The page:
Go to Chania (Crete)

A Jewel with Charm: A Stroll through Chania

Maps

On Foot to a Journey of Discovery

Summers in Crete are hot and dry – more than half of the summer days are filled with sunshine. So, of course, it’s incredibly tempting to spend your days in and around the Mediterranean Sea, especially during the holidays. But be sure not to miss a day trip to Chania, the port city on the western north coast of the island. The former capital is known as the true “Pearl of Crete”, and is often even called the “Venice of the East” because of its picturesque Venetian harbour. Away from the water, you can also saunter through magical Chania slowly: on a stroll through the old town, through winding streets and historic districts.

An Absolute Feast

On the threshold between the new and old town, you’ll find Chania’s old market hall, the 4,000 square metre ‘Agora’. The cross-shaped, landmarked building is over 100 years old and was modelled on the market hall of Marseille. The first thing that catches visitors’ attention is the cast-iron, open roof structure, but then... those smells! Spices, olives, cheese, meat, fruit and vegetables, freshly caught fish and Cretan specialties can be tasted and bought at the market stands. The market hall is open Monday to Saturday from 8.30 a.m. to 1.30 p.m., and again on Tuesdays, Thursdays, and Fridays from 6 p.m. to 9 p.m. Full to the brim? The back entrance of the hall leads straight into the heart of the old town.

Shopping in Leather Alleys

Take Tsouderon to quickly reach Odos Skridlof, the “Little Leather Alley” of Chania. If you’ve already run blisters into your feet at this point, you’re sure to find a suitable replacement here. You’ll find the black knee-high boots of traditional Cretan men’s clothing and typical Greek leather sandals, but also bags, purses, and jewellery – actually anything and everything made of leather. You’ll come across the Chalidon at the end of the alley, Chania’s boulevard. There’s hustle and bustle here, and if you’re in the mood for peace and quiet, then rather head west. You’ll find Evraiki there, the former Jewish district of the city.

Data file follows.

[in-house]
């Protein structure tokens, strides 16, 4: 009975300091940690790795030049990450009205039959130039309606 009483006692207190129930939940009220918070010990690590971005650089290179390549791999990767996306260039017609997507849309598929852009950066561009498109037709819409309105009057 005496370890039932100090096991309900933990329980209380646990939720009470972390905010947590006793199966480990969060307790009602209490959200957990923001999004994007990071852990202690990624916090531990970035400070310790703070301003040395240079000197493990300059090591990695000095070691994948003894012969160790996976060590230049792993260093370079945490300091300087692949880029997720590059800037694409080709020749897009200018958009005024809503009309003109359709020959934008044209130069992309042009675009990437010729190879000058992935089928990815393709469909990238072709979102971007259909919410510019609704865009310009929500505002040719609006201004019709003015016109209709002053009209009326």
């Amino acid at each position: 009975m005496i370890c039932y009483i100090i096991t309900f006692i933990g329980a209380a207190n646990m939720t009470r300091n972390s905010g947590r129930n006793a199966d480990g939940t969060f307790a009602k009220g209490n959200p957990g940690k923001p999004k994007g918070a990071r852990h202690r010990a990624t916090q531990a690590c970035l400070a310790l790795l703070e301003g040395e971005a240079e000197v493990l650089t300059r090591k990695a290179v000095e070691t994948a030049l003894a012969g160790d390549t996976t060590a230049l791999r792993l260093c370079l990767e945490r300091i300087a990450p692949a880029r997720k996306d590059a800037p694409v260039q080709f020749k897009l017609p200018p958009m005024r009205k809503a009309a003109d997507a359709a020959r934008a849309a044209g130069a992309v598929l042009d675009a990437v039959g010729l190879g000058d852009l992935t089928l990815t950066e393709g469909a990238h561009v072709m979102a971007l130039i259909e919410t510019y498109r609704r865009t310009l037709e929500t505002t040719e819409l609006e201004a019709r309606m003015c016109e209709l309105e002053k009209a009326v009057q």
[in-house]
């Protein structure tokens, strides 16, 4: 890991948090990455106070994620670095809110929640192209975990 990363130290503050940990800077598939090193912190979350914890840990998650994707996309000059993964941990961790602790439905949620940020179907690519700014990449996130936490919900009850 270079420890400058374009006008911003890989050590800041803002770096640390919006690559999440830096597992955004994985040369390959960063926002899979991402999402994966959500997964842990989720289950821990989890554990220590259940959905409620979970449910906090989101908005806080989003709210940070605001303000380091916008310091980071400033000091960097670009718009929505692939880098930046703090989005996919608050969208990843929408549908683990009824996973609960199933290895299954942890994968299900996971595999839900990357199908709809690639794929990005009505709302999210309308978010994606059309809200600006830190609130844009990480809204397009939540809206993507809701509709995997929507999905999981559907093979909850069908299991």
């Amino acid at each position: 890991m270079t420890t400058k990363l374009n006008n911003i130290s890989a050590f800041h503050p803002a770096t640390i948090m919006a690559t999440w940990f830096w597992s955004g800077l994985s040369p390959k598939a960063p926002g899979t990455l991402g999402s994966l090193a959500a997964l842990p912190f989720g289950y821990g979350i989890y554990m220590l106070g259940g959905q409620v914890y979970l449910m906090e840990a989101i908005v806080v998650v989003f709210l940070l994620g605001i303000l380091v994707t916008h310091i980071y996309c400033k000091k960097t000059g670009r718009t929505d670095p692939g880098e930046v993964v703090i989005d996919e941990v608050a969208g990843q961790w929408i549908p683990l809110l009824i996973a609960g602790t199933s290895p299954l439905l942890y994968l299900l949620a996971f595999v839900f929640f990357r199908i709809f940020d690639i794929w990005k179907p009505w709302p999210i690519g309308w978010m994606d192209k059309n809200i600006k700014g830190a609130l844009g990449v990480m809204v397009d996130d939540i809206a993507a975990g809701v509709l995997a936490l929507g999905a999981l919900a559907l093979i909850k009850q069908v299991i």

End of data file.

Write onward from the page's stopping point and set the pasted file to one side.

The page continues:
Strolls under Blossoming Rooftops

Under Ottoman reign, Chania was divided according to religions: The Muslim Turks lived in the east, the Christians in the west, and the Jews in the northwest of the old town. The Jewish Evraiki district, with its narrow streets and a blossoming roof overgrown with bougainvilleas, exudes a very special atmosphere. In some buildings, carpet weavers still practise their traditional art. In the “Temple Gift Shop”, first an orthodox church, then a mosque, today an original souvenir shop, you can buy handmade oriental lamps – such a unique souvenir.

The Last Synagogue

The Etz-Hayyim Synagogue is also located here, the only remaining memorial for Jewish life on Crete. The building was erected as a Catholic church in the 15th century during the Venetian era of Crete, and was later handed over to the Jewish community. From 1996 onwards, the synagogue was extensively renovated and reopened at the end of 1999. The rescue was thanks to the art historian and author, Nikos Stavroulakis. He ensured that the synagogue was included on the list of the 100 most at-risk buildings in the world – the necessary financial resources then also poured in. It’s only a 2-minute walk from there to the harbour, where you can end the walk with a cool beverage.

Etz-Hayyim Synagogue

Photo credits

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